Sometime in 2023, third party cookies on the world’s most popular web browser are going away.
But for some reason, I don’t see the marketers of the world making a big deal out of this. Why?
Frankly, I don’t think they get it.
Without third party cookies, digital marketing teams at thousands of major companies will have to alter their entire marketing strategies, tactics, budgets, and operations from top to bottom.
The cookie-filled world of micro-targeting vast audiences of highly niche consumers across every corner of the internet, is over.
What marketing teams are doing right now will no longer work one year from now.
I whole-heartedly believe in a cookie-less, privacy-first internet. Not only is cookie-less browsing better for people as a whole, it also forces marketing organizations to adopt not only new, but smarter, and more customer-friendly tactics.
Fortunately, most companies are sitting on mountains of first-party data. This is data generated by individuals who have opted-in to have information about them collected by your organization. The benefits of first-party data are two-fold:
1. This is data customers provided (hopefully) willingly. Which means it is data that is far more trust-worthy than the data Google used to be willing to provide you behind the scenes (when Google controls the data, they can define an audience any way they want).
2. This is data that your organization has control over. With some technical help, you can determine how, where, and why it gets leveraged in much more dynamic ways.
If those are the benefits, what are the problems?
1. Most organizations first-party data is either a) highly unorganized or b) highly inaccessible – or both.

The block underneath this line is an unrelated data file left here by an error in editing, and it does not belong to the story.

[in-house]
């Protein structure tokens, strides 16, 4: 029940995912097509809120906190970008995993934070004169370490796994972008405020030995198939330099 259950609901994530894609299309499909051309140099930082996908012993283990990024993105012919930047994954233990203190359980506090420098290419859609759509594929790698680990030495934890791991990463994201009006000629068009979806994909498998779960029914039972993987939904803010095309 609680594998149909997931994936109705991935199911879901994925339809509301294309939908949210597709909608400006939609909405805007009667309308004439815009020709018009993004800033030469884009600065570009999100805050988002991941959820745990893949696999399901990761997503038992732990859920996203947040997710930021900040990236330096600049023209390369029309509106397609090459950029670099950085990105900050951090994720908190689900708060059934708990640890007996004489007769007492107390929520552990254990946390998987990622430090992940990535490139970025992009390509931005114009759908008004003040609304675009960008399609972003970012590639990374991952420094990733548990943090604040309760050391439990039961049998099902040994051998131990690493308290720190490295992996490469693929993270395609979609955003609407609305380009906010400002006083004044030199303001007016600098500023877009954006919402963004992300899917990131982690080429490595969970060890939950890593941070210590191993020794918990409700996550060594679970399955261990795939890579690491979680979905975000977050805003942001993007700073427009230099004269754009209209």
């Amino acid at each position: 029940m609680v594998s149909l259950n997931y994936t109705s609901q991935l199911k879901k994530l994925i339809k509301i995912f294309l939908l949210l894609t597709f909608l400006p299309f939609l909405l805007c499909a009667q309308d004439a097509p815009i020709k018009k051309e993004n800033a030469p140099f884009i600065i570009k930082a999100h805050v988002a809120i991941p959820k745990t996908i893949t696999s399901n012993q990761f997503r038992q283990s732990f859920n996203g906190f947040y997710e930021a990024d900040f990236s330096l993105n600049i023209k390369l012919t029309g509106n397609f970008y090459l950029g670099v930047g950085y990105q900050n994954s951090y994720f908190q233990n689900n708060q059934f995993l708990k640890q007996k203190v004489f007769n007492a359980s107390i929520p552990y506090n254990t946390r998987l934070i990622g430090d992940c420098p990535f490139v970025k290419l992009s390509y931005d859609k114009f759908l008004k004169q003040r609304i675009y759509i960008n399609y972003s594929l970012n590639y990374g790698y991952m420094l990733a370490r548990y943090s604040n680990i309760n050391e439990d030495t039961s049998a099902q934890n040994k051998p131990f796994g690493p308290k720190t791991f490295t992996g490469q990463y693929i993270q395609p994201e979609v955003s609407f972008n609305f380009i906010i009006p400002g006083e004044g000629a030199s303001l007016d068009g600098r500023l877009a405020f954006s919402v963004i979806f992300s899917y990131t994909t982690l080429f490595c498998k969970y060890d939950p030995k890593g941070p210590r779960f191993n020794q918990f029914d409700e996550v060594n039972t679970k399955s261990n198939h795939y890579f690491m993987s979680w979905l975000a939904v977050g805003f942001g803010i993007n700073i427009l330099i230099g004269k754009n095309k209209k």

2. Most organizations, especially marketing teams within those organizations, don’t know how to properly leverage first-party data as part of a cookie-less marketing strategy.
If you already understood the benefits and challenges of first party data, or you’re just now learning in this article, how can you actually take the steps to forming a complete strategy?
Here are three specific suggestions to get you started:
1) Identify the systems that have valuable first-party data
Every marketer I know is obsessed with personalization–but doesn’t quite know how to actually achieve it. Most marketing teams don’t have anywhere near enough access or understanding of data to be able to support an intelligent personalization strategy.
Before you can even begin to discuss personalization, you need to create a map of all the systems your customers use and the data points (or potential data points) collected by those systems.
Examples of systems where data is gathered on your customers:
- – Your website
- – Your app
- – Your CRM
- – Your CDP
- – Text
- – Call Center
- – VoC platforms